Virginia's defense entered the second round of the NCAA Tournament as the best in the country.
It wasn't even the best on the Amway Center court Saturday.
Fourth-seeded Florida held Virginia to 29.6 percent shooting in a 65-39 rout. UF (26-8) advances to the Sweet 16 for the 11th time in program history and the fifth since 2011. It faces eighth-seeded Wisconsin in New York on Friday after the Badgers' 65-62 upset win over the East Region's top seed, Villanova.
"That's about as well as we've played defensively," second-year Gators coach Mike White said.
And it's better than they've ever played on this stage. UF set a school tournament record for fewest points allowed; its previous low also came in the second round on this floor, three years ago against Pittsburgh.
That allowed UF to out-defend a defense that led the country in fewest points and field goals allowed and earn a trip to Madison Square Garden. The fifth-seeded Cavaliers (23-11) had some of their trademark lock-down abilities, too, as UF's top two scorers struggled for the second game in a row. Two nights after shooting 2-of-15 against East Tennessee State, Canyon Barry and KeVaughn Allen combined to miss 11 of their 14 shots.
It didn't matter, because Florida's defense is ranked fourth nationally in stat guru Ken Pomeroy's advanced metrics for a reason.
"These guys really, really guarded to give us a chance," White said.
The Gators' length plagued Virginia, and UF was content to let the Cavaliers try to shoot outside. The plan worked: A Virginia team prone to scoring droughts missed 14 of its 15 3-pointers. Leading scorer London Perrantes was 2-of-12 shooting, and Virginia missed 20 of its 28 shots in the first half.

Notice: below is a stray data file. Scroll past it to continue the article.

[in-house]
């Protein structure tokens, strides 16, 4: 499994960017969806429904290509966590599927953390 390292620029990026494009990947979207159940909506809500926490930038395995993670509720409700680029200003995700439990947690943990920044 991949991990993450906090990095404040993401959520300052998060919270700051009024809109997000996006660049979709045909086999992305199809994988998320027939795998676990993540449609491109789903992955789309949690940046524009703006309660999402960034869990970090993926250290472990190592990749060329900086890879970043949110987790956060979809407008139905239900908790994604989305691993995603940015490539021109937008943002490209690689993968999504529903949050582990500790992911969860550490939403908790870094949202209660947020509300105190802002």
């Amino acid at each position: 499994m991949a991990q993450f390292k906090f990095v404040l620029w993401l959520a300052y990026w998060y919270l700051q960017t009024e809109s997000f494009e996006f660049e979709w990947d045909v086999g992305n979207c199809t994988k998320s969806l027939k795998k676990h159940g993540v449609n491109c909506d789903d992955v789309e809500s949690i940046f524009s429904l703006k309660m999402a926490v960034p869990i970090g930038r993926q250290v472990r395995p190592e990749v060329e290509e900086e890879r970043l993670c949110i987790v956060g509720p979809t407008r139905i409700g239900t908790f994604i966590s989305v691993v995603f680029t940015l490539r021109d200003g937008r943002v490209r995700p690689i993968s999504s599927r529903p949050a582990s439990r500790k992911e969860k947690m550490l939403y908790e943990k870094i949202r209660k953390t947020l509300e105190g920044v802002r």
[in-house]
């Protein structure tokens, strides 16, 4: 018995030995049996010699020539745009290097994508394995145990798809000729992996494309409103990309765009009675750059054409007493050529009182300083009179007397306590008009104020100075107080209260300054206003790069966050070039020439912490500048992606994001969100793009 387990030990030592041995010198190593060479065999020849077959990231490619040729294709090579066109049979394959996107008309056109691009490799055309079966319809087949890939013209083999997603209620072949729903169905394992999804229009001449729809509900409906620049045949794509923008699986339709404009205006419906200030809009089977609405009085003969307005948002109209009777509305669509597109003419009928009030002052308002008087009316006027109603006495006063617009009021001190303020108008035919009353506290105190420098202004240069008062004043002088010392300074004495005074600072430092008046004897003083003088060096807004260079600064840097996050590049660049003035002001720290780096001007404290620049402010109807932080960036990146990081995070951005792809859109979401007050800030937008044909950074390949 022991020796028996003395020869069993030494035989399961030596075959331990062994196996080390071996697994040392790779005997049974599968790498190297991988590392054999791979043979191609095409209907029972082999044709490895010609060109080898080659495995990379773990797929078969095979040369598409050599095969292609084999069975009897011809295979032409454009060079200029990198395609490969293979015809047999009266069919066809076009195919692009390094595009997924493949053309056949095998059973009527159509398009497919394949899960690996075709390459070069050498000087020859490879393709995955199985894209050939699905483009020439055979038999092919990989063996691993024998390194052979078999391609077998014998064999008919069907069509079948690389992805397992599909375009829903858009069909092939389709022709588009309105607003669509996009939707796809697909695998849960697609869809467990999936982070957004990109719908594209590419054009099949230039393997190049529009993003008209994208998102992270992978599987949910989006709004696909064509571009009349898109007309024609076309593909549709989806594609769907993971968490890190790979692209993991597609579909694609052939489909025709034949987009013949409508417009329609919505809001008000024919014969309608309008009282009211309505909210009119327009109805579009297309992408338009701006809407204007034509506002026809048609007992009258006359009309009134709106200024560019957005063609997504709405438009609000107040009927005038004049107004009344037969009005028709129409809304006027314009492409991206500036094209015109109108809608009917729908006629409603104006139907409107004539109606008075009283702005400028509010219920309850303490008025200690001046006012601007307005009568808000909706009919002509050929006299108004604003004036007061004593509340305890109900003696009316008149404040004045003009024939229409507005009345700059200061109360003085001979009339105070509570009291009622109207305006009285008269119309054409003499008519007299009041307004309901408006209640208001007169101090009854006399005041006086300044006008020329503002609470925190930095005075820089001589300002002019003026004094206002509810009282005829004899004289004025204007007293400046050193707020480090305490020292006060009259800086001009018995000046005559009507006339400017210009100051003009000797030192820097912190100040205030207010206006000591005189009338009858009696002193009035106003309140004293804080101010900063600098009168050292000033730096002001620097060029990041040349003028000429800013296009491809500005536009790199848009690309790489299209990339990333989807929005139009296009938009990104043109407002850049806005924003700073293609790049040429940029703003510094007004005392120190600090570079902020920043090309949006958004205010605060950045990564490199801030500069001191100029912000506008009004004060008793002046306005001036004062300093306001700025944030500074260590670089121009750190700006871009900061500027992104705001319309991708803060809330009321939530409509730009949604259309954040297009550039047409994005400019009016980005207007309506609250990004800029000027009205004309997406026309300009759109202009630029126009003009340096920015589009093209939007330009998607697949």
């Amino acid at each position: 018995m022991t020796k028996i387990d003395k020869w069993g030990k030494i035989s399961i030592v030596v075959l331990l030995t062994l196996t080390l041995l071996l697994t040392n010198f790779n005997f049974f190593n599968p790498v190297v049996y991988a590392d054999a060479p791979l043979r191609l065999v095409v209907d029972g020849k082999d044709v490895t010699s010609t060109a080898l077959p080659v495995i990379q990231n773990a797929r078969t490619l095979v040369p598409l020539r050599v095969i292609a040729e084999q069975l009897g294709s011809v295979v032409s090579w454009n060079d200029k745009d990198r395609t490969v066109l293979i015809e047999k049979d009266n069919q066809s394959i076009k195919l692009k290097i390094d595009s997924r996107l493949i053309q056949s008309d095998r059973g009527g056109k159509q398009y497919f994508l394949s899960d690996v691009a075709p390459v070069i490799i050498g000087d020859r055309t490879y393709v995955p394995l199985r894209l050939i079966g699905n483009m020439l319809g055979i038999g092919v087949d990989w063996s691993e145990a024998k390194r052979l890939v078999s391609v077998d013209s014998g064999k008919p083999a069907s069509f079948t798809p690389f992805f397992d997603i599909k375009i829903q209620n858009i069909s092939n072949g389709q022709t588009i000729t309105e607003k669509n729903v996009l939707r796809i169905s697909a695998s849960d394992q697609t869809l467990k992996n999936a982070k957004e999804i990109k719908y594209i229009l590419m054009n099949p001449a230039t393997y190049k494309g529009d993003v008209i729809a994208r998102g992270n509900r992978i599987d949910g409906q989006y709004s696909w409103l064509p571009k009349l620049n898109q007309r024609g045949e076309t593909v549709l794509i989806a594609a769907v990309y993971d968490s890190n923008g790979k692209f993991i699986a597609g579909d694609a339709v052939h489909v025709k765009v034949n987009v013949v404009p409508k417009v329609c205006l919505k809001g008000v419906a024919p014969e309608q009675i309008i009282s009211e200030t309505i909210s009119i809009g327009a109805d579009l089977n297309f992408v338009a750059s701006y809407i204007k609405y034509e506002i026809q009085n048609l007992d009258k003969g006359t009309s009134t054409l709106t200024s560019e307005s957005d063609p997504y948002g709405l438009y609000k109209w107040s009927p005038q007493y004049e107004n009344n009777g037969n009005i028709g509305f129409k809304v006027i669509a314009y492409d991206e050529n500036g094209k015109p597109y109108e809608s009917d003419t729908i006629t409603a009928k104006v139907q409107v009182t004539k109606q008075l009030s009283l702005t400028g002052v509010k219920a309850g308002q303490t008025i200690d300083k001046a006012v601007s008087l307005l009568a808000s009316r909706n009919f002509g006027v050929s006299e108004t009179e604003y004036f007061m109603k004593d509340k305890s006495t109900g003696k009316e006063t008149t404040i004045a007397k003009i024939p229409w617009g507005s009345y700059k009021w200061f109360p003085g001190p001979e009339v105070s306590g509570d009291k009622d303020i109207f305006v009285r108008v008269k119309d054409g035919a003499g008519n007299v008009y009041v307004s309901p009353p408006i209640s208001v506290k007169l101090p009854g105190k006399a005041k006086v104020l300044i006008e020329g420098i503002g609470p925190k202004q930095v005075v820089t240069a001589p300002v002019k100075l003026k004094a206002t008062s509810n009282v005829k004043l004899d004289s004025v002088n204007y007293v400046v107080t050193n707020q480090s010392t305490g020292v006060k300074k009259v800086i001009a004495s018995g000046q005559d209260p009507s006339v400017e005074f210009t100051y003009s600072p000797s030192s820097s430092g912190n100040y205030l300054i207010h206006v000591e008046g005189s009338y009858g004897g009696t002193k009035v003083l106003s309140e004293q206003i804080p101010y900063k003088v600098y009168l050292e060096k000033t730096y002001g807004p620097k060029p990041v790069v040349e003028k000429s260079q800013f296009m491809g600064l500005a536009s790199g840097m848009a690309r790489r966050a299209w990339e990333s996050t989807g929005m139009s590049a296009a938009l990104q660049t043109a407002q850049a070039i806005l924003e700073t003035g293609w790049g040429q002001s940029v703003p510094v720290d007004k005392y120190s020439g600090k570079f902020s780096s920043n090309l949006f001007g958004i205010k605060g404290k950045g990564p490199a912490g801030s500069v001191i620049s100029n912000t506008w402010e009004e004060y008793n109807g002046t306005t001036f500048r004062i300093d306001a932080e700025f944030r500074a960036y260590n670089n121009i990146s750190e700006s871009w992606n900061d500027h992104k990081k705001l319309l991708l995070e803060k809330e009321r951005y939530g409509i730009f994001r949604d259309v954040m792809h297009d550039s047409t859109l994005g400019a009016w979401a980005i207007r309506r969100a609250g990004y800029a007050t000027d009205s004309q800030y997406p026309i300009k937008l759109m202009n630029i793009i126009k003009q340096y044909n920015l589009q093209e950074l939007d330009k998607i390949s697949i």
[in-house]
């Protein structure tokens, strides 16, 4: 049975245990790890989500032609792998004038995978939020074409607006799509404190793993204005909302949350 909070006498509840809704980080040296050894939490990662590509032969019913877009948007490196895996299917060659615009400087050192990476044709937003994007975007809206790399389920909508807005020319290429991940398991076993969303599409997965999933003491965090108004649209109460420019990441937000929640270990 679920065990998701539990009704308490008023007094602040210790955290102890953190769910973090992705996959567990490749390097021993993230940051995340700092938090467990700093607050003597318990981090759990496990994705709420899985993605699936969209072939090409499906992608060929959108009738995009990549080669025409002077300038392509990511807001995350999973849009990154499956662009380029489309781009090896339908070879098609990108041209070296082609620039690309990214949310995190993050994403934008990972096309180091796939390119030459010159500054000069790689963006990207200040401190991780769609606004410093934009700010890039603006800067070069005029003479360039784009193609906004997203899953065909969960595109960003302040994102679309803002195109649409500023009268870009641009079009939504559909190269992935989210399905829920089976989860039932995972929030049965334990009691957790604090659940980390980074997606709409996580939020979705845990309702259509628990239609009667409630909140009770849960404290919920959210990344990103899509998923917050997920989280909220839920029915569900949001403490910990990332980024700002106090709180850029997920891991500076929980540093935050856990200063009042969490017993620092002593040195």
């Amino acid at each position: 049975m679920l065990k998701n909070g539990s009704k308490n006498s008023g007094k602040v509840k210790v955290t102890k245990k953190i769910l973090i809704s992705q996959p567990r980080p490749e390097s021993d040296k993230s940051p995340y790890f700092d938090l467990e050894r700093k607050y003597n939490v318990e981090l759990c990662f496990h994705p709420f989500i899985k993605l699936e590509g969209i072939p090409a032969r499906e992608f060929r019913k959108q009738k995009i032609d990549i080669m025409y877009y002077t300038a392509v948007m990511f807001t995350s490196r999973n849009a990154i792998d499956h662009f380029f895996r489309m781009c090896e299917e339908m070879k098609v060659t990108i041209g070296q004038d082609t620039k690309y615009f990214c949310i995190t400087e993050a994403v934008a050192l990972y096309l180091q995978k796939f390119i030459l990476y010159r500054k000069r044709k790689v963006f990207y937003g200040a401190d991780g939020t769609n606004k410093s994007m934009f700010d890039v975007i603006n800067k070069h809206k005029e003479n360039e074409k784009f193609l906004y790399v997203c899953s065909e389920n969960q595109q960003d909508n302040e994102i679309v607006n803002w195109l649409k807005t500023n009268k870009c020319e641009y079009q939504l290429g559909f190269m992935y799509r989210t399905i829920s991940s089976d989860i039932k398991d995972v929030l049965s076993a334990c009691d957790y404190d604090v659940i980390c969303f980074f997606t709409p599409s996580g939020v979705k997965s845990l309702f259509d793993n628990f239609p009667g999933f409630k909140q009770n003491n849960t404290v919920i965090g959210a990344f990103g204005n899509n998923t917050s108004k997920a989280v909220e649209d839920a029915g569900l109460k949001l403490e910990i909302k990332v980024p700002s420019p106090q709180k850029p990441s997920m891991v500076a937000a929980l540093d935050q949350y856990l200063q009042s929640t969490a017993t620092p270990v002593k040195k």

"If we're not shooting well, it's hard for us," Virginia coach Tony Bennett said.
They shot poorest in one scoreless stretch that spanned almost eight minutes around halftime. UF capitalized with a game-defining 21-0 run —14 of those points came by forward Justin Leon, who sparked the team by scoring eight in a row late in the half.
Leon and forward Devin Robinson both starred against a Virginia lineup that lacked starting forward Isaiah Wilkins (illness). Leon finished with 14 points and 10 rebounds, and Robinson, who scored 24 points in Thursday's Tournament opener, picked up right where he left off.
He drained a pair of early buckets and had a momentum-stealing hustle play when he snagged a defensive rebound and pushed the ball ahead. Gorjok Gak finished the possession with a dunk to break a 13-13 tie. UF never trailed again.
Robinson's numbers — 14 points, 11 defensive rebounds — don't accurately sum up a defensive impact that has been big reason for the Gators' run to the Sweet 16.
"My early years, I didn't really believe in playing defensive effectively," Robinson said. "But I know if you want to win games and try to win a championship, you have to play defense."
The Gators certainly did Saturday, to keep their shot at a championship alive.
Contact Matt Baker at email@example.com. Follow @MBakerTBTimes.